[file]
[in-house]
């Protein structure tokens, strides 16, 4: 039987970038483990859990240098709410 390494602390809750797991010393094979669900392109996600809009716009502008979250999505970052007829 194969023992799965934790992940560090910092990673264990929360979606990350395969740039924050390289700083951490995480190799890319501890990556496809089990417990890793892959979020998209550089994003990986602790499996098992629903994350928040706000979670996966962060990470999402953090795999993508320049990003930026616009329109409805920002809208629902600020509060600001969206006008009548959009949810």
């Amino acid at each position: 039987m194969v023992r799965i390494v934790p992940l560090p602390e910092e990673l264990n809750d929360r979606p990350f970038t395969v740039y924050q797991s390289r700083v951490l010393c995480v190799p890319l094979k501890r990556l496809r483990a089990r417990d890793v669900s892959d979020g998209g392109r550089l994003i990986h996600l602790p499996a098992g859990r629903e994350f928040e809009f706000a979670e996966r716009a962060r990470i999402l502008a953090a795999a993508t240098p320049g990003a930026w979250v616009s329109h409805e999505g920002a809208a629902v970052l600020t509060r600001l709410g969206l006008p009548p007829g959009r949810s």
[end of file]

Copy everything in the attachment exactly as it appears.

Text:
[in-house]
């Protein structure tokens, strides 16, 4: 039987970038483990859990240098709410 390494602390809750797991010393094979669900392109996600809009716009502008979250999505970052007829 194969023992799965934790992940560090910092990673264990929360979606990350395969740039924050390289700083951490995480190799890319501890990556496809089990417990890793892959979020998209550089994003990986602790499996098992629903994350928040706000979670996966962060990470999402953090795999993508320049990003930026616009329109409805920002809208629902600020509060600001969206006008009548959009949810």
């Amino acid at each position: 039987m194969v023992r799965i390494v934790p992940l560090p602390e910092e990673l264990n809750d929360r979606p990350f970038t395969v740039y924050q797991s390289r700083v951490l010393c995480v190799p890319l094979k501890r990556l496809r483990a089990r417990d890793v669900s892959d979020g998209g392109r550089l994003i990986h996600l602790p499996a098992g859990r629903e994350f928040e809009f706000a979670e996966r716009a962060r990470i999402l502008a953090a795999a993508t240098p320049g990003a930026w979250v616009s329109h409805e999505g920002a809208a629902v970052l600020t509060r600001l709410g969206l006008p009548p007829g959009r949810s």